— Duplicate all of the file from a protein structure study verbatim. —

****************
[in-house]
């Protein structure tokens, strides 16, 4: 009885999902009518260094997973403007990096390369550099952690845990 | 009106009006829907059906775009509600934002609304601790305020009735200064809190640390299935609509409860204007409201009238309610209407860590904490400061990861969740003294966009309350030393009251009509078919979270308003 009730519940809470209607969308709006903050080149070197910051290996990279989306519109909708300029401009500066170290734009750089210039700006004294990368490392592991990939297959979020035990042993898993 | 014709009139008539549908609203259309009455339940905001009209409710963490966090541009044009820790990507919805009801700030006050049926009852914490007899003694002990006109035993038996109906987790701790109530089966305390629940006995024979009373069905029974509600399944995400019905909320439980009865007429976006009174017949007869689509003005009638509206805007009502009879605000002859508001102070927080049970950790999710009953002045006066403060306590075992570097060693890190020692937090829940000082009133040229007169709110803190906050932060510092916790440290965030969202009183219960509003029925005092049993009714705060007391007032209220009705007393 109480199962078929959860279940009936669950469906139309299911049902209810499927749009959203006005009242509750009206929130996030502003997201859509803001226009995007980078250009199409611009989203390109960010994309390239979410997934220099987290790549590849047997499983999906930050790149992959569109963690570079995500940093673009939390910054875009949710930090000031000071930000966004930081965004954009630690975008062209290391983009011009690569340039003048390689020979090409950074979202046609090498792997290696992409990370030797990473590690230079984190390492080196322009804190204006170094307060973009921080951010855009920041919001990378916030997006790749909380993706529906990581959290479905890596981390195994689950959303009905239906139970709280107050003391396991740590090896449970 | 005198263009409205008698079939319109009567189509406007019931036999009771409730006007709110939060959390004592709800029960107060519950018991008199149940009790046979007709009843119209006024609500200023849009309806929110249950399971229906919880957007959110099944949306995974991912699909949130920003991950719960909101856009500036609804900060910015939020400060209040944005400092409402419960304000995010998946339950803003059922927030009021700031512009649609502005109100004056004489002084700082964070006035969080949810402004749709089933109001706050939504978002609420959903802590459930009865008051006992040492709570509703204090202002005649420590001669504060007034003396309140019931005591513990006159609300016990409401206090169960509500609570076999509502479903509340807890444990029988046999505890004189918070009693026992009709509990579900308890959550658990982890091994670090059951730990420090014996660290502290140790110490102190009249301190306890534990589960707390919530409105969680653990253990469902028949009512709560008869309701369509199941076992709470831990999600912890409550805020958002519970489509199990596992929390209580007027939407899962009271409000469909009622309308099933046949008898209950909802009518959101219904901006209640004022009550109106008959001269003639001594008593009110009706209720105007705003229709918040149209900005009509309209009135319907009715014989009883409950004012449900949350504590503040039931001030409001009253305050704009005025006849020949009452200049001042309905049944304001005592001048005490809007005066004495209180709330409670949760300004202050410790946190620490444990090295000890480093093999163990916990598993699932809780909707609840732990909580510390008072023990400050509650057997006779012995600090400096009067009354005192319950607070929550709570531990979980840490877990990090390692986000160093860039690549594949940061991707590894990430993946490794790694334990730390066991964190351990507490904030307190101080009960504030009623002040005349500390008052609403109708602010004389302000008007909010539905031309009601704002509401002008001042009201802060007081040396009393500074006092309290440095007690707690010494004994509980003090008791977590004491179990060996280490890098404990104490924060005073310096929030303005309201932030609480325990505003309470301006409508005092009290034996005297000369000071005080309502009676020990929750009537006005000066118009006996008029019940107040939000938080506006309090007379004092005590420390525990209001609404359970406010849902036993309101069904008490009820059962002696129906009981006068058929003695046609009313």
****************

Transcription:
[in-house]
């Protein structure tokens, strides 16, 4: 009885999902009518260094997973403007990096390369550099952690845990 | 009106009006829907059906775009509600934002609304601790305020009735200064809190640390299935609509409860204007409201009238309610209407860590904490400061990861969740003294966009309350030393009251009509078919979270308003 009730519940809470209607969308709006903050080149070197910051290996990279989306519109909708300029401009500066170290734009750089210039700006004294990368490392592991990939297959979020035990042993898993 | 014709009139008539549908609203259309009455339940905001009209409710963490966090541009044009820790990507919805009801700030006050049926009852914490007899003694002990006109035993038996109906987790701790109530089966305390629940006995024979009373069905029974509600399944995400019905909320439980009865007429976006009174017949007869689509003005009638509206805007009502009879605000002859508001102070927080049970950790999710009953002045006066403060306590075992570097060693890190020692937090829940000082009133040229007169709110803190906050932060510092916790440290965030969202009183219960509003029925005092049993009714705060007391007032209220009705007393 109480199962078929959860279940009936669950469906139309299911049902209810499927749009959203006005009242509750009206929130996030502003997201859509803001226009995007980078250009199409611009989203390109960010994309390239979410997934220099987290790549590849047997499983999906930050790149992959569109963690570079995500940093673009939390910054875009949710930090000031000071930000966004930081965004954009630690975008062209290391983009011009690569340039003048390689020979090409950074979202046609090498792997290696992409990370030797990473590690230079984190390492080196322009804190204006170094307060973009921080951010855009920041919001990378916030997006790749909380993706529906990581959290479905890596981390195994689950959303009905239906139970709280107050003391396991740590090896449970 | 005198263009409205008698079939319109009567189509406007019931036999009771409730006007709110939060959390004592709800029960107060519950018991008199149940009790046979007709009843119209006024609500200023849009309806929110249950399971229906919880957007959110099944949306995974991912699909949130920003991950719960909101856009500036609804900060910015939020400060209040944005400092409402419960304000995010998946339950803003059922927030009021700031512009649609502005109100004056004489002084700082964070006035969080949810402004749709089933109001706050939504978002609420959903802590459930009865008051006992040492709570509703204090202002005649420590001669504060007034003396309140019931005591513990006159609300016990409401206090169960509500609570076999509502479903509340807890444990029988046999505890004189918070009693026992009709509990579900308890959550658990982890091994670090059951730990420090014996660290502290140790110490102190009249301190306890534990589960707390919530409105969680653990253990469902028949009512709560008869309701369509199941076992709470831990999600912890409550805020958002519970489509199990596992929390209580007027939407899962009271409000469909009622309308099933046949008898209950909802009518959101219904901006209640004022009550109106008959001269003639001594008593009110009706209720105007705003229709918040149209900005009509309209009135319907009715014989009883409950004012449900949350504590503040039931001030409001009253305050704009005025006849020949009452200049001042309905049944304001005592001048005490809007005066004495209180709330409670949760300004202050410790946190620490444990090295000890480093093999163990916990598993699932809780909707609840732990909580510390008072023990400050509650057997006779012995600090400096009067009354005192319950607070929550709570531990979980840490877990990090390692986000160093860039690549594949940061991707590894990430993946490794790694334990730390066991964190351990507490904030307190101080009960504030009623002040005349500390008052609403109708602010004389302000008007909010539905031309009601704002509401002008001042009201802060007081040396009393500074006092309290440095007690707690010494004994509980003090008791977590004491179990060996280490890098404990104490924060005073310096929030303005309201932030609480325990505003309470301006409508005092009290034996005297000369000071005080309502009676020990929750009537006005000066118009006996008029019940107040939000938080506006309090007379004092005590420390525990209001609404359970406010849902036993309101069904008490009820059962002696129906009981006068058929003695046609009313």